Potential free agent Rick Porcello sees ‘troubling' landscape for veteran signings


A year from now, Rick Porcello could be the one who is unsigned come January or February. If his winter as a free agent is anything like this offseason or last, why wouldn’t he still be on the market, looking for a team to pay up for a proven starter, someone who is a former Cy Young winner and consistently eats up innings?

Lefty Dallas Keuchel can describe himself in the same way, and he’s still waiting for the right offer this winter.

Surveying the market landscape last month while at Red Sox Winter Weekend at Foxwoods, Porcello was alarmed, but not solely because the biggest names were still available, such as Bryce Harper and Manny Machado.

“I don't think that it’s the fact that those guys are unsigned right now that’s troubling to me,” Porcello said. “I think it’s more the willingness of teams to invest in their own ballclub and want to win that is that is what’s concerning. Just because the fans are paying a lot...pay for a ticket, and watch a game, and the players are making money off of those tickets, as well as the team and ownership. And when you’re not giving it back to the fans 100 percent, then there’s something wrong there.

“That’s where I think that the system has broken down a little bit. Because ultimately this game, yeah, there’s a lot of money involved, and it’s a business on the ownership and players’ end and our careers. But it’s about the fans. That’s the one thing that makes this game go. And I don’t think we’re doing right by them by keeping some top-notch veteran free agents off rosters because the guys that you’re bringing up are getting paid less money and it’s an easy way to save.

“I don’t think that’s necessarily right, but again, that’s another thing that needs to be evaluated more and taken care of. At some point what’s best for the game of baseball has to be our top priority and our concern. It’s a great game, it’s our national pastime, it’s been around for over 100 years. There’s plenty of money to go around for everyone. So, let’s put the best product on the field. I just feel like enough’s enough with this already.”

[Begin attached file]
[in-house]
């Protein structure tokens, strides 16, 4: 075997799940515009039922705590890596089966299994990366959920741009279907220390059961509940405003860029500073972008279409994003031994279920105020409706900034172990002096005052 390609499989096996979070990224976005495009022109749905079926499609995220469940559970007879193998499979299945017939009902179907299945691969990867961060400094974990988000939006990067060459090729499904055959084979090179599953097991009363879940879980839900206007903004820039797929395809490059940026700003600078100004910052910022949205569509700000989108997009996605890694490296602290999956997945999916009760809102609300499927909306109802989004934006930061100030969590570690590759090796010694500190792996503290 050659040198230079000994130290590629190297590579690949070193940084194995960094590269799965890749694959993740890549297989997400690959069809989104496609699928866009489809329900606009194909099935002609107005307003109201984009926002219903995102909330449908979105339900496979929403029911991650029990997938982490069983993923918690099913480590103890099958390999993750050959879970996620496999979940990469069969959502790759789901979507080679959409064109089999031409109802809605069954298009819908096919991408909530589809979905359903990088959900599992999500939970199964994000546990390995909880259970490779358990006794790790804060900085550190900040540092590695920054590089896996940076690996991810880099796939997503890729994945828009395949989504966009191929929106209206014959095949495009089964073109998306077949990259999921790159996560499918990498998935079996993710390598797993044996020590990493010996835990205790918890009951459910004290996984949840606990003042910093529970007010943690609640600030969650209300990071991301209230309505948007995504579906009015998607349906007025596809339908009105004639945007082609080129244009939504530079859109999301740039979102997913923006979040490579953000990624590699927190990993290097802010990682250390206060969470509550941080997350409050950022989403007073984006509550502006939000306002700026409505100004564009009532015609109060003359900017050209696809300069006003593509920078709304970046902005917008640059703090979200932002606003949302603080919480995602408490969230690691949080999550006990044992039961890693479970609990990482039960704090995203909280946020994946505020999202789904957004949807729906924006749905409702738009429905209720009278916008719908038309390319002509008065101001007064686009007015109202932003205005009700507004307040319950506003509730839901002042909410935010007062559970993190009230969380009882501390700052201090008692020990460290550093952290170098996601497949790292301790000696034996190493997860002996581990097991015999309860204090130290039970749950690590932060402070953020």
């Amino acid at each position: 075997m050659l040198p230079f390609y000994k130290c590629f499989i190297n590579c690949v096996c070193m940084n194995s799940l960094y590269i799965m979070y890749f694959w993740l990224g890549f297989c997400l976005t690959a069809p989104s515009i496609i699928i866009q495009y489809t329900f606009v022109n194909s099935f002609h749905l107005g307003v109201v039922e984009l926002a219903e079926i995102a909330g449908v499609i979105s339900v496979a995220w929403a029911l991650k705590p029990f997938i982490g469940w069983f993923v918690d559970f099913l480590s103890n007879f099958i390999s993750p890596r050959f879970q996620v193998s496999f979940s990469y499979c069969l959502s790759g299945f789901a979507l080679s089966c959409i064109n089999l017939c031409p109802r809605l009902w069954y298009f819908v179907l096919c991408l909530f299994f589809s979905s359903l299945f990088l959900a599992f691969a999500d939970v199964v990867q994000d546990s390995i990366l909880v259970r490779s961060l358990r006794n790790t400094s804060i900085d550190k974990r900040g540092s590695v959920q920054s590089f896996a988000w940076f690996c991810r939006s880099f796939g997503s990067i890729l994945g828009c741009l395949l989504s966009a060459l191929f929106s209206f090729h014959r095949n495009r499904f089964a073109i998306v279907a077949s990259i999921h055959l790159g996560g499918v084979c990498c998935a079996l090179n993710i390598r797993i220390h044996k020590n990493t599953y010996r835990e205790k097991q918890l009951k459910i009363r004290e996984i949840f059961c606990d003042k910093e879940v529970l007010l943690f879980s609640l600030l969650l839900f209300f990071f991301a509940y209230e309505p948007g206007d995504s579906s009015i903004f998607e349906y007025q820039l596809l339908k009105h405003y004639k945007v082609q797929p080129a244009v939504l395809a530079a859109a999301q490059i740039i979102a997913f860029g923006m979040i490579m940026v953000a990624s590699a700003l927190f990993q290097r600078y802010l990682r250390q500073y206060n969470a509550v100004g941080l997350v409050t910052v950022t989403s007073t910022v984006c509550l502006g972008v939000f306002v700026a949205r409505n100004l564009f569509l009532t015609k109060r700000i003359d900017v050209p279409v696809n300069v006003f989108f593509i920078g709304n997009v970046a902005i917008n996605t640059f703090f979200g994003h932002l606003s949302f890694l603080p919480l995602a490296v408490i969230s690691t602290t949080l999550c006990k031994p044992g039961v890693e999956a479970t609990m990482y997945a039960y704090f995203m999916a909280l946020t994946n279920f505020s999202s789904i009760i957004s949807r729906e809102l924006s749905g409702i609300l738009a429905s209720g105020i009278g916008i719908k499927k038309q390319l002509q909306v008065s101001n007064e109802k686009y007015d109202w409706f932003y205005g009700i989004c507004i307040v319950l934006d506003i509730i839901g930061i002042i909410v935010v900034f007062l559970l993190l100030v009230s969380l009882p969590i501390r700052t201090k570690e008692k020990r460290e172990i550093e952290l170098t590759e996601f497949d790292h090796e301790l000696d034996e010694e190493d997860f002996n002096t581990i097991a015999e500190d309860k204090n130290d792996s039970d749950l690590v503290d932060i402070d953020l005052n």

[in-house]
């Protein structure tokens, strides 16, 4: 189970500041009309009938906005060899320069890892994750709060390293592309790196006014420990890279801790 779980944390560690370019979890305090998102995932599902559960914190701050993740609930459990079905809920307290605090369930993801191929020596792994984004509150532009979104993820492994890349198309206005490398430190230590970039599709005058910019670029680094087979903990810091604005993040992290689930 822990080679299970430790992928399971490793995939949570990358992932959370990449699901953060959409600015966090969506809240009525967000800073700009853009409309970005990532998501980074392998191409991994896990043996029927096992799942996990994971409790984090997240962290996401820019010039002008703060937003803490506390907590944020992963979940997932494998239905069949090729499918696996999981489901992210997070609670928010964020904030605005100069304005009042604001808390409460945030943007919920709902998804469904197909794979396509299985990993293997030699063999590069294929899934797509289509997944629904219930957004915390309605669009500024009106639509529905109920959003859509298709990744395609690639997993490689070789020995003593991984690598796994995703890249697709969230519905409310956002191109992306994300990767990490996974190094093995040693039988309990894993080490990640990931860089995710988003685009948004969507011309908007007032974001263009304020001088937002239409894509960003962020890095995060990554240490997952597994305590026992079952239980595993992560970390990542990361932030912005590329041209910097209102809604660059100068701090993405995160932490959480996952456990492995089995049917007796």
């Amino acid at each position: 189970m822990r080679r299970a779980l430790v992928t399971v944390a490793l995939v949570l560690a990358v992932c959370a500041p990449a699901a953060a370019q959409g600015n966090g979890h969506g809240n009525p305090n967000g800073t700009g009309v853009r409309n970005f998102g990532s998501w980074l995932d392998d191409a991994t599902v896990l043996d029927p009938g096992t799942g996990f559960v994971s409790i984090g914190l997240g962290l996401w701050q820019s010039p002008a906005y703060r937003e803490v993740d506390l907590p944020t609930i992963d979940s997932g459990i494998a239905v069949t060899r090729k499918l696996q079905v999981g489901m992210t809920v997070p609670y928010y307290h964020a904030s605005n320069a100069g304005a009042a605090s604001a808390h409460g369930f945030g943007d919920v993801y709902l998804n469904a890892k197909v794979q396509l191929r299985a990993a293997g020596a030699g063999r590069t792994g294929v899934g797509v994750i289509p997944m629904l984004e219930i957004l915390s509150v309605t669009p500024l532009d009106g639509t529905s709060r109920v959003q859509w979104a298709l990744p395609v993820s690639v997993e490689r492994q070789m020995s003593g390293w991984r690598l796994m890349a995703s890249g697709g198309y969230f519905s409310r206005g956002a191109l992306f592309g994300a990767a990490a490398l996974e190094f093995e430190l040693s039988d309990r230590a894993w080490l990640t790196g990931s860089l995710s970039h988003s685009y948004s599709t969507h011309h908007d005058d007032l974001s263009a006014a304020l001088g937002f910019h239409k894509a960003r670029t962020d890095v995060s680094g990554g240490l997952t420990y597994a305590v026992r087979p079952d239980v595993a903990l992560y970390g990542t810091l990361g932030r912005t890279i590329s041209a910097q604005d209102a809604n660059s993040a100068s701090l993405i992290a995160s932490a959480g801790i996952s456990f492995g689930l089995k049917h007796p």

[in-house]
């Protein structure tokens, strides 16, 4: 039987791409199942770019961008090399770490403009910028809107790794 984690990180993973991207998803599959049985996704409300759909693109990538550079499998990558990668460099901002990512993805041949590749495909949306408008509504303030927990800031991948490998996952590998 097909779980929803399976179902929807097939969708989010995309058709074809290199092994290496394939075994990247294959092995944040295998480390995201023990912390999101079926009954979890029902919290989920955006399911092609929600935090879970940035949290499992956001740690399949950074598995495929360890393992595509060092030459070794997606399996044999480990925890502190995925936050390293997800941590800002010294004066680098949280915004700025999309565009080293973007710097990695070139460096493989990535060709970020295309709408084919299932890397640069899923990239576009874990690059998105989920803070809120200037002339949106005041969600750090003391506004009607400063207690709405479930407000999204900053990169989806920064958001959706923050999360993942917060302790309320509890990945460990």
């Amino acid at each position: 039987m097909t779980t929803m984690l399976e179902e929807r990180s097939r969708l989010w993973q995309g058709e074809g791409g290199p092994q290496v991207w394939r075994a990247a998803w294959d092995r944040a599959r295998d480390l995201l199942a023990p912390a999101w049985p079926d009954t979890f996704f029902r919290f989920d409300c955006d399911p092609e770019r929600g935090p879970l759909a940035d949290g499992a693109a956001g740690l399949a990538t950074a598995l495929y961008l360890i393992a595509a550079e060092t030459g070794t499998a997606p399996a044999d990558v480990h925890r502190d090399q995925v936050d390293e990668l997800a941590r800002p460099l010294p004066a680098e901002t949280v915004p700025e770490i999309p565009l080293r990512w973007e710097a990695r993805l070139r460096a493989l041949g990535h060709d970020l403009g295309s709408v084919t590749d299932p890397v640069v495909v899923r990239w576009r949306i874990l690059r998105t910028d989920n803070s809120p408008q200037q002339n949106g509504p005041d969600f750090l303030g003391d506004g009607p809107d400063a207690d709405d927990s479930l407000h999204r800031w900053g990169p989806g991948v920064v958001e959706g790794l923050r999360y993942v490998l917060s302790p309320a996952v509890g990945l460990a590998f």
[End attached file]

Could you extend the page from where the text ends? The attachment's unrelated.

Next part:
Asked if he sees a solution to tanking, Porcello reiterated that “the best solution is to understand what’s best for the game of baseball and ultimately that’s how all of us will benefit from it.”

Players seem to be more and more aware of their labor issues, or at least, more of them seem to be vocal about their feelings. Or perhaps both.

“We are less [than] a month from the start of spring and once again some of our games biggest starts remain unsigned,” Evan Longoria recently wrote on Instagram. 

“Such a shame. [It] seems every day now someone is making up a new analytical tool to devalue players, especially free agents. As fans, why should ‘value’ for your team even be a consideration?

“It’s not your money, it’s money that players have worked their whole lives to get to that level and be deserving of. Bottom line, fans should want the best players and product on the field for their team. And as players, we need to stand strong for what we believe we are worth and continue to fight for the rights we have fought for time and time again.”

Like Porcello, Sox owner John Henry gave his evaluation of the market at Winter Weekend. He said the performances teams are getting from their younger players has hurt the free-agent market.

“We have a lot more production something from younger players for whatever reason," Henry said. "I think that has negatively impacted free agency." 

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